Guidelines For Using Photos As Web Content

Back when I started this blog, I made the conscious decision not to include images unless they were directly illustrative of the point I was trying to make. Flash forward a few months later and if I'm not writing a case study I’ve found myself starting to use images to ‘pretty up’ most, if not all, of my posts. Research by web usability guru Jakob Nielsen indicates that I should have stuck with my original plan.

Nielsen’s eyetracking studies document a dramatic gap in how users approach website (and blog) images. Here’s the major takeaways:

1. Some types of pictures are completely ignored by web users
This is typically the case for big feel-good images that are purely decorative.

2. Other types of pictures are treated as important content and scrutinized
Photos of products and real people (as opposed to stock photos of models) often fall into this category.

3. Visual bloat annoys users

Even with high-speed Internet connections and sub-second download times, users still prefer websites that focus on the information they want, rather than images and visual design, especially when they are using smartphones.

According to Nielsen (whose website is an exemplary model of web usability), pictures can make a positive difference to the user experience in some cases. In e-commerce for example, product photos help users understand products and differentiate between similar items. On corporate and personal websites and blogs users want to see the person or team behind the site, organization or company.

What it comes down to is that users pay attention to information-carrying images that show content that's relevant to the task at hand. They ignore purely decorative images that don't add real content to the page.

Aside from these practical tips there’s a larger lesson for communications professionals here. As marketers we sometimes get sidetracked and try to give our customers what we think they should want as opposed to what they really need. We usually have the best intentions–we want to delight our customers–but it can have the unintended consequence of negatively impacting their brand experience. Graphic design should always be used judiciously and only in service of the goal we're trying to accomplish, not the other way around.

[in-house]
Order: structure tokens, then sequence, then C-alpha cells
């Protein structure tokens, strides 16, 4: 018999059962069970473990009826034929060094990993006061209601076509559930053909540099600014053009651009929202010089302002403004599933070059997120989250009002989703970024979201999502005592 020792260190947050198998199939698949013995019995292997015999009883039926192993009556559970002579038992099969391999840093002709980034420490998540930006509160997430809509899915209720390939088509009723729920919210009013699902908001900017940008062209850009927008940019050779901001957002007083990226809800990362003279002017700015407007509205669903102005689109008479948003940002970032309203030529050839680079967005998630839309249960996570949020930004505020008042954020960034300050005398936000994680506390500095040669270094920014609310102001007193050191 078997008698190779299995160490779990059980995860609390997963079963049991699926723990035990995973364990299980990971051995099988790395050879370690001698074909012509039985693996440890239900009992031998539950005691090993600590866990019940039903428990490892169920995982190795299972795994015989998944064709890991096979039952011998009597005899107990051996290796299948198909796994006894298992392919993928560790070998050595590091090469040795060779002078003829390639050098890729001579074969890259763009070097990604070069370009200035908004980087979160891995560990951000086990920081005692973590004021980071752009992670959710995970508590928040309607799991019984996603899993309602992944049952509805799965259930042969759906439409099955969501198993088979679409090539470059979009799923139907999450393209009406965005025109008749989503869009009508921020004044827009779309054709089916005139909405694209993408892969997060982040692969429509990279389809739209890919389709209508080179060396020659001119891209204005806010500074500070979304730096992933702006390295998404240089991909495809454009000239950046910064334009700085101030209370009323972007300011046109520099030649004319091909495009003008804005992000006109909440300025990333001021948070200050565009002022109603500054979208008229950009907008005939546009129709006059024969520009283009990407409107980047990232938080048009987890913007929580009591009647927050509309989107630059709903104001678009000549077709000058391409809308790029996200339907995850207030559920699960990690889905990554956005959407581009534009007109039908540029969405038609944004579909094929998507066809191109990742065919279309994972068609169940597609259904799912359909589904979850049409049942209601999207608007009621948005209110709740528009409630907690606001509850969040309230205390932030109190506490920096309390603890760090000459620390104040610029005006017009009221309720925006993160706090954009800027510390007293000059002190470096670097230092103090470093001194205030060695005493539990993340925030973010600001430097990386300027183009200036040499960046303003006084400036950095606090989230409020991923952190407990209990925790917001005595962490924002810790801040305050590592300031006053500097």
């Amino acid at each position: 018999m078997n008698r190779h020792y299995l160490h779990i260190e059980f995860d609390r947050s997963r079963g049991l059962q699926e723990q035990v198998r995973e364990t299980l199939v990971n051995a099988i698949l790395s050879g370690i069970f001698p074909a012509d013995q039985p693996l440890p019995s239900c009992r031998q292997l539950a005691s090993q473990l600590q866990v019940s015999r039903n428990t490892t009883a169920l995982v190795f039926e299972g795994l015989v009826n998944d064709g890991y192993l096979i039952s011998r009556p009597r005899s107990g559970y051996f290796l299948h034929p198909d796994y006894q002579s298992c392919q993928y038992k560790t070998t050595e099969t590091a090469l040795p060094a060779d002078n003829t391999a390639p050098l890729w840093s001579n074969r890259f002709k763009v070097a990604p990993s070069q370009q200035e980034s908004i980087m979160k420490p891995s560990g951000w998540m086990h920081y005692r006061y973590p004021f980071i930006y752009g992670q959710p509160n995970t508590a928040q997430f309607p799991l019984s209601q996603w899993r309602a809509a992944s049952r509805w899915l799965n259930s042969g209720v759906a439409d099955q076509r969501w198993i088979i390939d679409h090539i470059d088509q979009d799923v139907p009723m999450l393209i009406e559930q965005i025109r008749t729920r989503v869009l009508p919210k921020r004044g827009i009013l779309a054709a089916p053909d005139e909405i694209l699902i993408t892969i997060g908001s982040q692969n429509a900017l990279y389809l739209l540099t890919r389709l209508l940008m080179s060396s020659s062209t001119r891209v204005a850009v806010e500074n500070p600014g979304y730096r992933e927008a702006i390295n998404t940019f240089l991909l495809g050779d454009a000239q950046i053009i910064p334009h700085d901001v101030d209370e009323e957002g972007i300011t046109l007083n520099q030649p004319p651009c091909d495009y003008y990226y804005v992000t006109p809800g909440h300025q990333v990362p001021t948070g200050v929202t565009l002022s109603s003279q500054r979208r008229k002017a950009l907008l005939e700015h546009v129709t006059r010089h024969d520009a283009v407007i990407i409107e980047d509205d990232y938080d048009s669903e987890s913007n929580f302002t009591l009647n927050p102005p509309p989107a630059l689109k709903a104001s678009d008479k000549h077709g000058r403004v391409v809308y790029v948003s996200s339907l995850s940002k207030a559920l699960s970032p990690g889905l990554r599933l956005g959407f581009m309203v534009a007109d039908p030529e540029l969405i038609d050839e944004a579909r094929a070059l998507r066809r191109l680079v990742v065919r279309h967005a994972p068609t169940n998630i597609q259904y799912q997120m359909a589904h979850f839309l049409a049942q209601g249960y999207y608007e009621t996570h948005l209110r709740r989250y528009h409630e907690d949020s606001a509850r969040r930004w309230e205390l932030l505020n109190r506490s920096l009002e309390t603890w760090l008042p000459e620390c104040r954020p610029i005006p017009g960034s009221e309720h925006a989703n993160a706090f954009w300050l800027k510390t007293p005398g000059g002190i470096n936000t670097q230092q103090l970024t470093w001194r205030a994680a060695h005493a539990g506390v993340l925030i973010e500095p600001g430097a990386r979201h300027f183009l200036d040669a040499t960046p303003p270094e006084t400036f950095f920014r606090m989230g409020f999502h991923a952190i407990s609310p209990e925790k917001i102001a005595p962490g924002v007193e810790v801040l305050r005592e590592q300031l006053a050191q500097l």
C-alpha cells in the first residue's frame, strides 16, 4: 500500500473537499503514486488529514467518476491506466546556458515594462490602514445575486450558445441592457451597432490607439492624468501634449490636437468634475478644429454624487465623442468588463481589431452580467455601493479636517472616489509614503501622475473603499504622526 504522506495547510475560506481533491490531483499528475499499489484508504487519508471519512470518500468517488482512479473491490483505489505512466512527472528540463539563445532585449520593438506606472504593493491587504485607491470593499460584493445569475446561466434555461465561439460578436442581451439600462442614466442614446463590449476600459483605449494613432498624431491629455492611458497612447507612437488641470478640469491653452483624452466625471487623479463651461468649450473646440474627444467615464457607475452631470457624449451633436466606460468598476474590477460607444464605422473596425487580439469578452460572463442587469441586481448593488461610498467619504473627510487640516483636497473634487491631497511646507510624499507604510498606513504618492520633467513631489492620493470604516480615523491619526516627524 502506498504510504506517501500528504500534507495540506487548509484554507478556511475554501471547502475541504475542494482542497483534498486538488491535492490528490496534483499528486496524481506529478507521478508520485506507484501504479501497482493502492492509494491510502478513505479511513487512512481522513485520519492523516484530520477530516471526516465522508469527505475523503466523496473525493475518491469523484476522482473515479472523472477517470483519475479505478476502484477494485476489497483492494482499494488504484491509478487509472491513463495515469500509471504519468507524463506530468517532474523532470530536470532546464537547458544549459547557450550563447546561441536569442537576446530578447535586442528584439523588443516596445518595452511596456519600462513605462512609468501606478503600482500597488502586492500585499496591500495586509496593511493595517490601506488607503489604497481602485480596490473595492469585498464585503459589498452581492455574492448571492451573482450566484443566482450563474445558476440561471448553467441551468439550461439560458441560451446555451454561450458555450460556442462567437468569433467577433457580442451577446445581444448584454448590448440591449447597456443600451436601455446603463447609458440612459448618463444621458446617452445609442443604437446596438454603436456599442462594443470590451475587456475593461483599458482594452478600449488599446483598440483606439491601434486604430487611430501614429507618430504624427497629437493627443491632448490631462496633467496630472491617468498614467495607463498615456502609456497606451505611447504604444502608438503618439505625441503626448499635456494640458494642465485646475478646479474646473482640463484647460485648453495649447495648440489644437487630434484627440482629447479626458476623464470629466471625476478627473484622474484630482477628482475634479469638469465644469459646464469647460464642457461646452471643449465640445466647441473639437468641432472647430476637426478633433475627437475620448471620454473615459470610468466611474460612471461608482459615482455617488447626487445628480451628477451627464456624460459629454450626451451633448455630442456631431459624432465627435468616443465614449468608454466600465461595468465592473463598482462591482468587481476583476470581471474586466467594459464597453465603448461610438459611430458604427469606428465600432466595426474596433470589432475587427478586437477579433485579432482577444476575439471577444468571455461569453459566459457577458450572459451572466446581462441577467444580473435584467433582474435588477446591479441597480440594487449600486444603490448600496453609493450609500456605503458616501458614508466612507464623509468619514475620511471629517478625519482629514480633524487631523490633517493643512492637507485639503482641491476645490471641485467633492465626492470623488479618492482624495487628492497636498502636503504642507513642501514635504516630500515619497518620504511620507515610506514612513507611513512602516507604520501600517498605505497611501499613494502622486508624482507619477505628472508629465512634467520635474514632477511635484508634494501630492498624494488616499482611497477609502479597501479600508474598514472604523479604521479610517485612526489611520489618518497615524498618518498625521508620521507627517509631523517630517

I’ll admit it, I got seduced by the power of visual assets and graphic design. I was worried about what marketer Lauren Girardin calls the deadly “nothing but text” screen. Plus, social media guru Chris Brogan, in a great post about blogging best practices, says that "using pictures makes the posts pop". But Nielsen reminded me that while blogs are a unique form of website, they are websites nonetheless and normal website usability guidelines apply to them too. From here on in, I'll be following his blog usability guidelines to the letter.

What do you think? Do images enhance your user experience on this blog or would you rather do without them unless they are directly adding to the content value or brand experience?

Natalie Zensius is a marketing communications strategist with experience in both the for-profit and non-profit sectors. Learn more about Natalie at 


Lauren Girardin said...

Natalie, you did it right. Whether or not to use photos should be evaluated as part of your site's strategy and your brand--it's not a hard and fast rule.

Sometimes images are useful, adding the right dramatic touch, perking curiosity, or illustrating the main point.

Sometimes images are a detrimental distraction, particularly if they're chosen without careful consideration. It's better to have no image than one that is off brand or off message.

You could run some testing on whether adding photos increase things like the number of people that read your content, the length of time they linger, or if they comment.


Thanks Lauren.

As I get the blog more established I'm definitely going to start doing some testing to see what's working.

I think you raise a good point about personal brand. I'm guessing most people start their blogs (myself included) with little thought to what visual assets they want to use as part of their brand strategy. I did a quick search online and found little written about developing brand guidelines for personal blogs.

This, by Ron Ashenkas, is interesting but it's talking about personal brand conceptually rather than how it's expressed visually. Still an interesting read though:

You've given me an idea for another blog post now, thanks!